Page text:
The Last Gasps of Disintegrating Institutions

These updates are not just about demonetization. They are an attempt to dissect the deeper, underlying cultural issues of India (and similar backward countries in South Asia, Middle East, Africa and South America) and why with the disappearance of the last vestiges of colonial institutions, India is starting to crumble. They are also an attempt to see what future might hold.

These updates are a story of why without the British to run them, western institutions implanted on India did not work and have mutated into something horrible. For example, education has become a tool for propaganda.

Nationalism without underlying values, is perceived by Indians as a mere geographical concept — and with indoctrination in schools it is rapidly weaving Indians into a dogmatic collective no different than those found in the Middle East. In a decade or so, India might become the Middle East on steroids.

Given its culture, which probably cannot change for centuries or perhaps millennia, India must ideally get heavily decentralized. India’s tribalism is entrenched and unchangeable, which is creating massive pressures to devolve India into its natural constituents, namely tribes. This will happen. The earlier the underlying forces are recognized, the less painful the process will become.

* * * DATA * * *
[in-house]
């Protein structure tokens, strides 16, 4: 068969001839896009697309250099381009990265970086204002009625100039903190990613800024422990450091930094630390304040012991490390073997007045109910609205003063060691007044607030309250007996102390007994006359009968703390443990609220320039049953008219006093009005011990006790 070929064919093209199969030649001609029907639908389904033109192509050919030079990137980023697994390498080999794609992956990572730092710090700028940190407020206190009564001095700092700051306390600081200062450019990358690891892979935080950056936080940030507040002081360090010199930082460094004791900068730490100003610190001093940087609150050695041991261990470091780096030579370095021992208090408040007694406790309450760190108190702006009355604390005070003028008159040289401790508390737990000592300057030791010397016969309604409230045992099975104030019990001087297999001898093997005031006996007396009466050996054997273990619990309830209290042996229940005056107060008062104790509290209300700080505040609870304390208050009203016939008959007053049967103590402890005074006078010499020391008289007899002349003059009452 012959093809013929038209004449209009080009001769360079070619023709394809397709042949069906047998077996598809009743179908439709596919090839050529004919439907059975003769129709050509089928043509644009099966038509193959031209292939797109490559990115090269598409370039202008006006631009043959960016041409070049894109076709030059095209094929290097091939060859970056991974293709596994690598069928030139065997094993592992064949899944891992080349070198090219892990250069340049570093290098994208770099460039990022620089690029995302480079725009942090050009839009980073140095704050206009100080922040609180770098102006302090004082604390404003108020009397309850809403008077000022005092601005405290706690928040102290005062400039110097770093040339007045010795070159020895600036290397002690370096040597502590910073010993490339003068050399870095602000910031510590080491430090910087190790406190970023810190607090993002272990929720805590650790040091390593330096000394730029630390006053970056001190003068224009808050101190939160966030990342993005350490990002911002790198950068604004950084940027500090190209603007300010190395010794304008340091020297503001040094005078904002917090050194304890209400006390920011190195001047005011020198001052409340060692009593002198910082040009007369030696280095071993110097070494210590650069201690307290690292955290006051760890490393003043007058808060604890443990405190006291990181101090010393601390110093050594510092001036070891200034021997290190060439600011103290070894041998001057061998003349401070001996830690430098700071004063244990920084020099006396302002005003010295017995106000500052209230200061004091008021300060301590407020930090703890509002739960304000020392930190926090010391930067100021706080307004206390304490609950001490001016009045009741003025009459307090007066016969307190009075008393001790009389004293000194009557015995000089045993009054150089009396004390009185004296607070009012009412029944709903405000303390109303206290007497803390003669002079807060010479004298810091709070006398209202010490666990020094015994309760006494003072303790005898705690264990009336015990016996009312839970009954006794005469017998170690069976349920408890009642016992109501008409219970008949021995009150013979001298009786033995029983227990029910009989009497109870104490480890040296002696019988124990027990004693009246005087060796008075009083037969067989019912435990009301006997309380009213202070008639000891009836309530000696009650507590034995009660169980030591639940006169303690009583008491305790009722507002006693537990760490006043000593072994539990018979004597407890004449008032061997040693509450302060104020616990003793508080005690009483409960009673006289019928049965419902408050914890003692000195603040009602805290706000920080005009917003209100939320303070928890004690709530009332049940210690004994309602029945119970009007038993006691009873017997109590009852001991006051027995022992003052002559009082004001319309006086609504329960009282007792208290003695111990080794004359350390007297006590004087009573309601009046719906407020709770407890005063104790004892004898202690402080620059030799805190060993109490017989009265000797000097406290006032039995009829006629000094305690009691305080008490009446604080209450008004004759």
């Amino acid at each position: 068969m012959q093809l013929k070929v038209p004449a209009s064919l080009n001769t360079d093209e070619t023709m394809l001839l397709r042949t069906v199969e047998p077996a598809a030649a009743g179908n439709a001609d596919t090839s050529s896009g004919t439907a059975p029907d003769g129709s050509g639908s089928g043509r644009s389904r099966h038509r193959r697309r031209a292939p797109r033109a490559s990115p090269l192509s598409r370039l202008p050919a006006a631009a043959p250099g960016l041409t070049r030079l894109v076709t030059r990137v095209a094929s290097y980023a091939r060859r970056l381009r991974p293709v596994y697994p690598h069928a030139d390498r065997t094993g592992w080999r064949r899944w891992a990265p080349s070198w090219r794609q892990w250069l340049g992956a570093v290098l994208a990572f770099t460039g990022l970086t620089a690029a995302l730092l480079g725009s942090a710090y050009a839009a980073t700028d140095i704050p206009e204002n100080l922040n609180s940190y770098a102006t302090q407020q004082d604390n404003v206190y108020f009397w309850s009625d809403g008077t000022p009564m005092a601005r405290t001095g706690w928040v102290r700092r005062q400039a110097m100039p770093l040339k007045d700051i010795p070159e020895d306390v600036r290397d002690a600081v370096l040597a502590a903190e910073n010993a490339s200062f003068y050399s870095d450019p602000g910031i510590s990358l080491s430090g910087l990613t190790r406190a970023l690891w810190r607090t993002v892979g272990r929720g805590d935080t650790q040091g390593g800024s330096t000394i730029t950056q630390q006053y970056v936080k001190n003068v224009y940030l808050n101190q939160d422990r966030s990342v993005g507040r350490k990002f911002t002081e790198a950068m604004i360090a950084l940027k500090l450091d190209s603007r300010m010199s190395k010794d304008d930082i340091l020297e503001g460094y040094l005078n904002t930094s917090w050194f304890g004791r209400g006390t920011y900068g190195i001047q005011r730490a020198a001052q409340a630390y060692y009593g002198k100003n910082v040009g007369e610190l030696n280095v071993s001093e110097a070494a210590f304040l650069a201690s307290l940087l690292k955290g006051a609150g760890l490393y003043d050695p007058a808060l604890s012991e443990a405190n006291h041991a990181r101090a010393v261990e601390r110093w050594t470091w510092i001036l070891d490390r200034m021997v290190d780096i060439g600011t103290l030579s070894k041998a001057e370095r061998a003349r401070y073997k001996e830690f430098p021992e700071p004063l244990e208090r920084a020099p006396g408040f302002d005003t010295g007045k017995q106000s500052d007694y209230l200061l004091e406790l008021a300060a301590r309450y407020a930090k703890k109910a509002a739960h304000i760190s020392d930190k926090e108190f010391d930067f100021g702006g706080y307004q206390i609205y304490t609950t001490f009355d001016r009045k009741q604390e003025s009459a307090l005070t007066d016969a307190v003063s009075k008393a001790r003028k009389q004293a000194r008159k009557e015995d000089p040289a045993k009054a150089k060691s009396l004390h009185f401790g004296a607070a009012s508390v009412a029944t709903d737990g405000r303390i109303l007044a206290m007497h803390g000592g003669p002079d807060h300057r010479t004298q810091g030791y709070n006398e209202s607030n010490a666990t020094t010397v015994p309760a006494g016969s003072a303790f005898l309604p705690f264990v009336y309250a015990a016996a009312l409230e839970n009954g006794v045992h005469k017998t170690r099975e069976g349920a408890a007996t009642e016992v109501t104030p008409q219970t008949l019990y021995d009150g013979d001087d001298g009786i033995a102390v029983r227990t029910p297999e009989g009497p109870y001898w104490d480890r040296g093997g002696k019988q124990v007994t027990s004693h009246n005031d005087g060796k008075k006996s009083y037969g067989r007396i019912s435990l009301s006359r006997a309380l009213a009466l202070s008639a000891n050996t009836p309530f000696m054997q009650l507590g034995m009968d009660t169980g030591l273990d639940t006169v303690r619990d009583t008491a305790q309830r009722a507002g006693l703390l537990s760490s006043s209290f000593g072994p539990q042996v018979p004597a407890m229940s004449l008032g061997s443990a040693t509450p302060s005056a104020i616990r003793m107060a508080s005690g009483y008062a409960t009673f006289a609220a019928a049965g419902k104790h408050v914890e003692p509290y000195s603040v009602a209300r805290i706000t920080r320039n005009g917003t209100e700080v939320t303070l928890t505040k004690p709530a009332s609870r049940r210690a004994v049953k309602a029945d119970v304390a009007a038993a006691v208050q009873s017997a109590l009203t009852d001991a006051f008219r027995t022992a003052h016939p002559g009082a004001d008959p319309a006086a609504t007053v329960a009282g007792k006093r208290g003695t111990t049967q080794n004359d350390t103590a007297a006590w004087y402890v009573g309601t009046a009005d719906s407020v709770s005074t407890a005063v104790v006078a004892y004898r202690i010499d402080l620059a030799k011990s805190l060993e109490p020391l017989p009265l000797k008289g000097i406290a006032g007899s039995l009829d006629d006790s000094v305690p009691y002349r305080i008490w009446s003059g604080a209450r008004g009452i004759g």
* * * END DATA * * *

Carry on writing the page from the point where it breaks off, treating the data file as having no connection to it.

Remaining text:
But as last gasps, there is a massively increased tendency toward intensifying centralization, toward instituting a police state. Increased militarization and equipment purchases, centralization of taxes, and now demonetization — all failing — are those last gasps.

Bulandshahr, Uttar Pradesh: a cop fires in the air to “calm down” agitated women outside a bank How long can they hope to control the situation if people are not getting the money that belongs to them?

A Life of Queuing: Pain for no Gain

While people in the rich world are in the cozy comforts of their homes, celebrating Christmas and the arrival of the New Year, Indians are lining up outside banks in utter cold to take out their own savings. Most are numb to why they are doing this. To a rational foreign bystander, their lack of revulsion has a certain spiritual element.

Indians have almost no history of revolting against oppression — they simply adjust to new situations. With respect to the demonetization policy, they have sheepishly accepted their predicament. As we discussed in earlier updates, this is a result of Indians’ utter lack of rationality, their failure to see what is wrong, their fatalism, the absence of revulsion against oppression, and their lack of moral instincts.

The caste system finds its roots here, where might-is-right is the governing principle, with both oppressor and oppressed failing to see anything wrong with their situations. The oppressor feels no empathy and the oppressed feels no revulsion. At best — given the lack of reason — the oppressed strives to become the oppressor.

Giving in to their predicament, many want to believe that they are queuing for some greater cause — akin to how the freshly decked out soldier feels on his way to battle — fooling themselves that this battle is needed. Of course there is no real higher cause they are worried about.

This facade of moral superiority is merely a cover for their boring and unfulfilling lives, and perhaps an unconscious expectation to get something for nothing — since Modi has offered them a windfall once the unaccounted money has been deposited. In the face of reality, however, the initial euphoria is fading.

Read More @ Acting-Man.com